of men. There was no law about the washing of hands before a meal in the
Law of Moses; rather, this was a regulation in the Talmud.
The Pharisees had challenged Jesus earlier in his ministry about his disciples
in Mark 7:5-8: "Why do Your disciples not walk according to the tradition
of the elders, but eat their bread with impure hands?" He replied,
"Rightly did Isaiah prophesy of you hypocrites, as it is written, "This
people honors Me with their lips, but their heart is far from Me. But in
vain do they worship Me, teaching as doctrine the precepts of men."
The traditions the Pharisees had added were more important to them than
the Law of God. So he said to them, "Neglecting the commandment of
God, you hold to the traditions of men." They were seeking by works
to gain righteousness and acceptability before God, instead of experiencing
imputed righteousness by faith.
William Barclay, in his commentary The Gospel of Luke, gives
us a little insight into this religious practice:
"The law [in this case out of the Talmud, not the Law of
Moses] laid it down that before a man ate he must wash his hands in a certain
way and that he must also wash them between courses....large stone vessels
of water were specially kept for the purpose because ordinary water might
be unclean; the amount of water used must be...enough to fill one and a
half egg-shells. First the water must be poured over the hands beginning
at the tips of fingers and running right up to the wrist. Then the palm
of each hand must be cleansed by rubbing the fist of one into the other.
Finally, water must again be poured over the hand, this time beginning at
the wrist and running down to the fingertips. To the Pharisee, to omit the
slightest detail of this was to sin."
The Lord's response in 11:39 was: "Now you Pharisees [as a class, and
not the particular individuals here at the moment] clean the outside of
the cup and of the platter; but inside of you, you are full of robbery and
wickedness." The Lord was challenging this Pharisee to come to terms
with what he and his associates were doing to themselves as well as to the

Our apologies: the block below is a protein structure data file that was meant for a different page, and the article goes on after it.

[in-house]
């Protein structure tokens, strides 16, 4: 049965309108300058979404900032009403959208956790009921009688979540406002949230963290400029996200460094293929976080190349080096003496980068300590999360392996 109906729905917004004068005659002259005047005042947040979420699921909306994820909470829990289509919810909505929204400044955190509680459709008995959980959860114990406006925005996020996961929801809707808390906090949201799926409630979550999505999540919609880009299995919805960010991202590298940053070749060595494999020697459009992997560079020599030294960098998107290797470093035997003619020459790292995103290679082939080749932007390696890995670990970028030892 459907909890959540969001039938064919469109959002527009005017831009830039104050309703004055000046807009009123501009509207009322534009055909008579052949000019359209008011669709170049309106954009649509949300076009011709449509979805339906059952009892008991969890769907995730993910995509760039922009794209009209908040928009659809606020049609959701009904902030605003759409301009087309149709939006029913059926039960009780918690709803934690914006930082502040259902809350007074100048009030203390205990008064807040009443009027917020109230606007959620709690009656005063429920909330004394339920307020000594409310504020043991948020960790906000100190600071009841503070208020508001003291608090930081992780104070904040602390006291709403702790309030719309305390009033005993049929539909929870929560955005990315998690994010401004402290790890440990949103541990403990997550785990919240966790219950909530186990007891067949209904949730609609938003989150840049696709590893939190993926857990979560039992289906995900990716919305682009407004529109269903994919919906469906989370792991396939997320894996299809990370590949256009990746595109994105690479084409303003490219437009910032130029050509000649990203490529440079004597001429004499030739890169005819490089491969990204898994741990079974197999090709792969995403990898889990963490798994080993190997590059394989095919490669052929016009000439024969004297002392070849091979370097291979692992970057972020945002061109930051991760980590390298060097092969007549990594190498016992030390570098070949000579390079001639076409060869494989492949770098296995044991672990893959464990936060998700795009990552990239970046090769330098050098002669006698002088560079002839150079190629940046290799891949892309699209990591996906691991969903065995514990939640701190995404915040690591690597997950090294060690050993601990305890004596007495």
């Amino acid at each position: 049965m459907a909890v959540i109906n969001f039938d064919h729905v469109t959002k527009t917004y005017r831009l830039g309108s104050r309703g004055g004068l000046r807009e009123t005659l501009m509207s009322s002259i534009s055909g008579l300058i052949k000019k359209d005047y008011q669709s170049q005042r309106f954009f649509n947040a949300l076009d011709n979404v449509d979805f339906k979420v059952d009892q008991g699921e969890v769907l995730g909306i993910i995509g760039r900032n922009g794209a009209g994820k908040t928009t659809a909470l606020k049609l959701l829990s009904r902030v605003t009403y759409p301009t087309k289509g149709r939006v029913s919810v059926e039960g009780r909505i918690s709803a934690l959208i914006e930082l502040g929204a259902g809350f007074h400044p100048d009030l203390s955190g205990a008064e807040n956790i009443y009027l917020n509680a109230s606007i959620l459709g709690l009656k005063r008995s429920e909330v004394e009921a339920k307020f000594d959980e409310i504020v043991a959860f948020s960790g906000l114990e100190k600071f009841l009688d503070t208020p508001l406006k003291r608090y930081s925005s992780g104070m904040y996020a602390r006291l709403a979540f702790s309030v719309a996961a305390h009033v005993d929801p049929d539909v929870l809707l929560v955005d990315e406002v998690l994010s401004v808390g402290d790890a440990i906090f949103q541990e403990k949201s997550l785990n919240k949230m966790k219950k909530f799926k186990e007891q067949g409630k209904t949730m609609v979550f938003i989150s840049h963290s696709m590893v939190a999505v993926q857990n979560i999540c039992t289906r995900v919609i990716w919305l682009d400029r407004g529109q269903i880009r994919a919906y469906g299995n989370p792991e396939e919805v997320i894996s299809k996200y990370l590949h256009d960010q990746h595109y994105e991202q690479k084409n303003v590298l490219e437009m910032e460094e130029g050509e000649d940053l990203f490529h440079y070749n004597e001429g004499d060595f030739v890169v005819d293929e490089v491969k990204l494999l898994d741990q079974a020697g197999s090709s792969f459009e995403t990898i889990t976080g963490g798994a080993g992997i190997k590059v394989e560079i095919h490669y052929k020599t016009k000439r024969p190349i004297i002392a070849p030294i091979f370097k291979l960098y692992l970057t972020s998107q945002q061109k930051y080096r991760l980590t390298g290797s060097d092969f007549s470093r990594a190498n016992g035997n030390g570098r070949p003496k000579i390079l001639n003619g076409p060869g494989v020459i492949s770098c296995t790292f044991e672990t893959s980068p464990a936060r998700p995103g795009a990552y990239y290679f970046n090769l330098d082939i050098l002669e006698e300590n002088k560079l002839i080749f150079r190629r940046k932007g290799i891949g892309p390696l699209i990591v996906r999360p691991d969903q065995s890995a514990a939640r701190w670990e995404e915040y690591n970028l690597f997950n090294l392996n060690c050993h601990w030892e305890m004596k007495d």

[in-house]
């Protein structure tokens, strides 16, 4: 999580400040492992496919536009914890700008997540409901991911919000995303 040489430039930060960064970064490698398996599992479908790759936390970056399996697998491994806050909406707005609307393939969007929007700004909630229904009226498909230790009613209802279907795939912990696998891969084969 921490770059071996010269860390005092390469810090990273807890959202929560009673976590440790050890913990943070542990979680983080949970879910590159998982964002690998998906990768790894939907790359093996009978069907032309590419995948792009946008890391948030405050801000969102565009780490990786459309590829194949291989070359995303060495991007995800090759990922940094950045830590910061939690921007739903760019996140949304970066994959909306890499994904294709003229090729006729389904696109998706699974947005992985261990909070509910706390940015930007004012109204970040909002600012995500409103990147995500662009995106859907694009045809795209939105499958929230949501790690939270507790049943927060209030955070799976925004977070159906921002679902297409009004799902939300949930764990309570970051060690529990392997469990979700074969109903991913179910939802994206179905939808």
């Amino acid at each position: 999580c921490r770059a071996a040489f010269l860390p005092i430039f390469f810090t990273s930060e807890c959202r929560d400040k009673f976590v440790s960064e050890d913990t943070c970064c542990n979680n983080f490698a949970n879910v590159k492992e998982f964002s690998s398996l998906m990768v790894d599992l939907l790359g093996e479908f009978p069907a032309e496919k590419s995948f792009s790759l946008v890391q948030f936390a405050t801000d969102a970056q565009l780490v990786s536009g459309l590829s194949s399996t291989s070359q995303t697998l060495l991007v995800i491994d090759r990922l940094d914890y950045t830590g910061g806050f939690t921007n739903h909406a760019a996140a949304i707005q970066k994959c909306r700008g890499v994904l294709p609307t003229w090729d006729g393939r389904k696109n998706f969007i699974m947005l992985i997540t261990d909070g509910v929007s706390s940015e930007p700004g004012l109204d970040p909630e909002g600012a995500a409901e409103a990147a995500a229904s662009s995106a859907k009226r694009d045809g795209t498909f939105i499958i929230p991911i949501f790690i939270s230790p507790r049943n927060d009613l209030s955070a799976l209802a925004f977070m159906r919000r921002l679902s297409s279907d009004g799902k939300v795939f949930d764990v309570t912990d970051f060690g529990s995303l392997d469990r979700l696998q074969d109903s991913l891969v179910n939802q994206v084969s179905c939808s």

Jewish people. Yes, there were laws of cleansing, but they were designed
to show by an outward symbol the need to have one's heart cleansed of robbery
and wickedness. The Pharisees were robbing the people through the moneychangers
and sellers of sacrificial animals in the temple. They were filled with
greed and power plays, jealousy and fighting. But on the outside their hands
were clean. The Pharisees were concerned with what a man did; the Lord was
concerned with what he was. The Lord had told them earlier, "For out
of the heart come evil thoughts, murders, adulteries, fornications, thefts,
false witness, slanders. These are the things which defile the man; but
to eat with unwashed hands does not defile the man." (Matthew 15:19-20.)
These foolish ones were becoming blinded to the reality that the very God
who created their bodies was the same God who created their souls and their
hearts and that nothing could be hidden from him. "For God sees not
as man sees, for man looks at the outward appearance, but the LORD looks
at the heart." (1 Samuel 16:7.)
"But give that which is within as charity [give alms], and then all
things are clean for you." The NIV reads, "But give what is inside
the dish [the food] to the poor, and everything will be clean for you."
If your heart is full of the love of God, then your works of charity will
be full of love toward the poor. That will show that you are walking in
the power of the Spirit by faith in the God you say you love. If you love
him, he will give you a heart of love that will make you want to share what
he has given you with those who have nothing. Then and only then will the
outside match the inside. Your mask of outward purity will be replaced by
a heart of compassion toward the poor.
A few years ago Anne Marie and I invited a pastor and his wife from another
church to our home for an early summer dinner. Before we sat down to eat,
we all took a long walk on the beach and talked about many things, especially
our families and ministries. We came back and washed up before we sat down